Zbigniew Warpechowski

Zbigniew Warpechowski was born in 1938. Performer, painter, poet, author of numerous publications devoted to the theory of performance and modern art. Between 1956 and 1962 he studied architecture at the Krakow Technical University, and between 1964 and 1965 he was a student at the Industrial Form Department at the Academy of Fine Arts in Krakow. He lives and works in Sandomierz.

In 1967 Warpechowski got involved in performance art which makes him the pioneer of this movement on both a national and international scale. Since that moment he has given nearly 300 performances in many countries in Europe, Asia, and North America. In 1985 he became a member of the Kraków Group, and since 1986 he has been a part of the legendary Black Market international group of performance art pioneers. He is the author of the set scenery for eight feature movies, including four films directed by Grzegorz Królikiewicz. In 1997 he was acknowledged by the Minister of Art and Culture for 30 years of his performance work, and in 2009 he got the Gloria Artis Golden Medal for his contribution to Polish art.

Warpechowski started his artistic career in figurative painting. After dropping out of the Krakow Academy of Fine Arts, he committed himself to poetry which became the key trigger that pushed him towards performance art. “Initially, I referred to what I did as actions” – says the artist. – “I heard the performance term for the first time in 1975 when I was in Marseille”. His first performance initiatives include the Poetry Quarter (together with Tomasz Stańko) at the Krakow SAiW club, and the Poetic Quarter performed to the accompaniment of a record player and a piano (1967).

In 1971 Warpechowski conducted his first fish performance called Water at Andrzej Partum’s Poetry Office. It was followed in 1973 by Dialogue with the Fish during which he talked to a fish he held in his hand after having taken it out of the water. The same animal was also featured in one of Warpechowski’s iconic performances called Dialogue with Death (1976).

Another important performance in Warpechowski’s career was Champion of Golgotha (1978) – a topic that he repeatedly came back to until 1994. In this work he touched upon the theme of idolatry, presenting Christ as the figure of contemporary sports idol.
His output also includes many performances in which he tortured, injured and flagellated his body in the name of authenticity of expression, e.g. in Agreement of 1981 in which he referred to the political situation in the then Poland. In 1984 during his performance called the March in Stuttgart  he burnt his hair previously sprinkled with petrol.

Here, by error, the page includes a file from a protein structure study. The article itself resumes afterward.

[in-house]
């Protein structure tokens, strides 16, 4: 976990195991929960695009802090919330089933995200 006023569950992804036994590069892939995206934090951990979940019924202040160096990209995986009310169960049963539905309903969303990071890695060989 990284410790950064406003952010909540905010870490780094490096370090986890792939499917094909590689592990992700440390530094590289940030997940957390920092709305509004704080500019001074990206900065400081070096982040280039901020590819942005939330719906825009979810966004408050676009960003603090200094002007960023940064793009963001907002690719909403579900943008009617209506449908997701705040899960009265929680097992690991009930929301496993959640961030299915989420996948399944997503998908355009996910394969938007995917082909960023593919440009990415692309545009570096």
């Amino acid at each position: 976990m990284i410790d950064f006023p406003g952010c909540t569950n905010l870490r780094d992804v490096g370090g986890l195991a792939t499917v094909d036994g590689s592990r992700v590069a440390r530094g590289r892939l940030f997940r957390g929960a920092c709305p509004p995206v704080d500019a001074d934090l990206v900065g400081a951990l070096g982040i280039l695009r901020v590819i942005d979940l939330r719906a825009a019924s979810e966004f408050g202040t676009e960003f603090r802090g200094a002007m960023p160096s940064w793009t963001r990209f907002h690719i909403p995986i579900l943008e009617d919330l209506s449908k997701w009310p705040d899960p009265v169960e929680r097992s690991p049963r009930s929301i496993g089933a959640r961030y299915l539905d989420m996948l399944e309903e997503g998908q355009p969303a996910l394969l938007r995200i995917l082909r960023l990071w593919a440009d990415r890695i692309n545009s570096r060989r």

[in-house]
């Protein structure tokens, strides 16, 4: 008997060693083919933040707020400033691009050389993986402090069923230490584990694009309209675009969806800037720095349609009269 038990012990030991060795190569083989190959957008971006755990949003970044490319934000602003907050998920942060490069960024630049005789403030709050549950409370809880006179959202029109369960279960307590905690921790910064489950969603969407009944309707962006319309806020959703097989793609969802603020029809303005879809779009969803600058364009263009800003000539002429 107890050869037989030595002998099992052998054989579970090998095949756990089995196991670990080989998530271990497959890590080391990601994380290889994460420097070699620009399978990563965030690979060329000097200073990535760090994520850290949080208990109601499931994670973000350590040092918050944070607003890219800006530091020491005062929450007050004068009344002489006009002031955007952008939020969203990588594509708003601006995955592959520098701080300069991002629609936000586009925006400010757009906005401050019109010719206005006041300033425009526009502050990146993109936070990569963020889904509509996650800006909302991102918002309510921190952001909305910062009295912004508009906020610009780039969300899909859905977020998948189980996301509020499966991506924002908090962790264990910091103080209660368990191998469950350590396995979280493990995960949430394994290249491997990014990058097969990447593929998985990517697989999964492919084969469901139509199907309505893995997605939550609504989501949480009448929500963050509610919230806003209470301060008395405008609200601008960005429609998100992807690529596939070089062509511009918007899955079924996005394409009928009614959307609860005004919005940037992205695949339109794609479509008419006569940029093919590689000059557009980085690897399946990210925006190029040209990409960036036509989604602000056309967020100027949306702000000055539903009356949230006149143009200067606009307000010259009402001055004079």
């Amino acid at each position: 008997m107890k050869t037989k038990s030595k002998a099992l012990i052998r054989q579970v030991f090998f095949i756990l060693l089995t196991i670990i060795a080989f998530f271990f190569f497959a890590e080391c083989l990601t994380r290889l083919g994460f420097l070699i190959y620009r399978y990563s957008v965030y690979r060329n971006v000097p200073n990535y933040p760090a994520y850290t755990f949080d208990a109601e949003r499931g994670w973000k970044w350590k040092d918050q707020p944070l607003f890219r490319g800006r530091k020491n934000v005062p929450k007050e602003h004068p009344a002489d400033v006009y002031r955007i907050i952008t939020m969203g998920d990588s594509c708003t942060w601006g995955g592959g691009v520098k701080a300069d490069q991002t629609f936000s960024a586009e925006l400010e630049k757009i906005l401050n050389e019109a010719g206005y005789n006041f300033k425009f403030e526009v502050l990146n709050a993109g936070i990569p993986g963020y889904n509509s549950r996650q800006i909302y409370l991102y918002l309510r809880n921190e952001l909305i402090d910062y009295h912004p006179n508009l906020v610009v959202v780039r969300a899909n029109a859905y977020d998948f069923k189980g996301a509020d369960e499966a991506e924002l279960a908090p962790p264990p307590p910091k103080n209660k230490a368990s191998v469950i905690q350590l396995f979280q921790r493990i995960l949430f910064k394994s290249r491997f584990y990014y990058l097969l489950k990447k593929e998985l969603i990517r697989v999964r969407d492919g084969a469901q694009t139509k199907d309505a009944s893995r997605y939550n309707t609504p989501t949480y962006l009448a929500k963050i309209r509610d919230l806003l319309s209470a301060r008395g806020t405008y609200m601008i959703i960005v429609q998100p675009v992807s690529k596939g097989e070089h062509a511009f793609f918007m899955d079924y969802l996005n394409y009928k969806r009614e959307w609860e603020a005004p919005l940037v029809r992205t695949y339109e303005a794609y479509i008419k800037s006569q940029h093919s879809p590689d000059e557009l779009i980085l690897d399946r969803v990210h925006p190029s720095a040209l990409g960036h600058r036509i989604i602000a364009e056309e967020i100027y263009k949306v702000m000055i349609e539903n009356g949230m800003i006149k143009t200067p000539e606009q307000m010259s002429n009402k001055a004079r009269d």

Recently Warpechowski, who called himself the avant-garde conservative, has been criticizing in his performances contemporary consumerism culture, dominating role of media, postmodernism and social liberalism, e.g. Memory Horn (1997) or Primary Variant (2004).

During the 1974 Dreamers’ Convention in Elbląg Warpechowski announced his first theoretical manifest called the Artist in which he stressed the importance of ‘the artist’s individual actions taken up on his own responsibility’ in the process of the avant-garde art creation.

From that time he has published numerous papers and books, e.g. Textbook (1990), Container (1998), Elevator (2001), Stabiliser (2004), Textbook Cont’d (2006) and recently issued Avant-Garde Conservatism (2014) in which he describes his views on contemporary culture, philosophy, faith, and his personal experience. Zbigniew Warpechowski is also the author of sculptures and installations, e.g. Tattoo series (1983-1987), Self-Portrait (2010) or Word (2009).

Recently he has been concentrating more and more often on painting in its nearly classic form, both in terms of the technique used and topics brought up, e.g. Cain and Abel (2007) or the Heads or Corps series that is still continued.

His works can be found at the Art Museum in Łódź, National Museum in Warsaw and Wrocław, Leon Wyczółkowski Museum in Bydgoszcz and Koszalin Museum.